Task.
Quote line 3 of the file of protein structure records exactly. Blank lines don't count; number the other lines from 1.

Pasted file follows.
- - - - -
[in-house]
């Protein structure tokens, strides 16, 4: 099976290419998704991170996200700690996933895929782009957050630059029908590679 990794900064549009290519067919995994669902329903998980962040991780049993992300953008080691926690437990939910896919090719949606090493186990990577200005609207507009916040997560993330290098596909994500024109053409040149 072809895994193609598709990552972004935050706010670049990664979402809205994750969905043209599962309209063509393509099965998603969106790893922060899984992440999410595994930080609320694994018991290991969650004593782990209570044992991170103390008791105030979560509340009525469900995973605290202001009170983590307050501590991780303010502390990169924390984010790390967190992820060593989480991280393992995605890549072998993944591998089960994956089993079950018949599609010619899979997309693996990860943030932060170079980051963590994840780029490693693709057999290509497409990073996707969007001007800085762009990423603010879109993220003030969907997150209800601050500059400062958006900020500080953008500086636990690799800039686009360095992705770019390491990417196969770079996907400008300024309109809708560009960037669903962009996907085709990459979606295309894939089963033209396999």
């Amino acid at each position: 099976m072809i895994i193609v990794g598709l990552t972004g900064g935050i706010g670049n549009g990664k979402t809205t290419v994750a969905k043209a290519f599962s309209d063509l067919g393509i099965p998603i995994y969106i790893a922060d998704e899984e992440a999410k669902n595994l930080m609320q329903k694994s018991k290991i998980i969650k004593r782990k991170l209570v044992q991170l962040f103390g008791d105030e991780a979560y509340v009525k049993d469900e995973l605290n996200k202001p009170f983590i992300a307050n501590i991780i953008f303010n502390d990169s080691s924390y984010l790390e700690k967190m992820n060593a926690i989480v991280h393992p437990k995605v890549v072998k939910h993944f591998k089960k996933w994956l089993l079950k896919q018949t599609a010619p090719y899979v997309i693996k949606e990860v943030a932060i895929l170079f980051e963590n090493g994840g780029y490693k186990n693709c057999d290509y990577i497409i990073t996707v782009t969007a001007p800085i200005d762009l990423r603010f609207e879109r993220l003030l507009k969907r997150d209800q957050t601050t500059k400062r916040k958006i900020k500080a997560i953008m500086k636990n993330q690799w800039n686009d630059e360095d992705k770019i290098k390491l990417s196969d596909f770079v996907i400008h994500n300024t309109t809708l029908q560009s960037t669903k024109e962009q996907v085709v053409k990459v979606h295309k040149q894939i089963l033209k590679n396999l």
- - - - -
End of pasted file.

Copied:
């Amino acid at each position: 099976m072809i895994i193609v990794g598709l990552t972004g900064g935050i706010g670049n549009g990664k979402t809205t290419v994750a969905k043209a290519f599962s309209d063509l067919g393509i099965p998603i995994y969106i790893a922060d998704e899984e992440a999410k669902n595994l930080m609320q329903k694994s018991k290991i998980i969650k004593r782990k991170l209570v044992q991170l962040f103390g008791d105030e991780a979560y509340v009525k049993d469900e995973l605290n996200k202001p009170f983590i992300a307050n501590i991780i953008f303010n502390d990169s080691s924390y984010l790390e700690k967190m992820n060593a926690i989480v991280h393992p437990k995605v890549v072998k939910h993944f591998k089960k996933w994956l089993l079950k896919q018949t599609a010619p090719y899979v997309i693996k949606e990860v943030a932060i895929l170079f980051e963590n090493g994840g780029y490693k186990n693709c057999d290509y990577i497409i990073t996707v782009t969007a001007p800085i200005d762009l990423r603010f609207e879109r993220l003030l507009k969907r997150d209800q957050t601050t500059k400062r916040k958006i900020k500080a997560i953008m500086k636990n993330q690799w800039n686009d630059e360095d992705k770019i290098k390491l990417s196969d596909f770079v996907i400008h994500n300024t309109t809708l029908q560009s960037t669903k024109e962009q996907v085709v053409k990459v979606h295309k040149q894939i089963l033209k590679n396999l």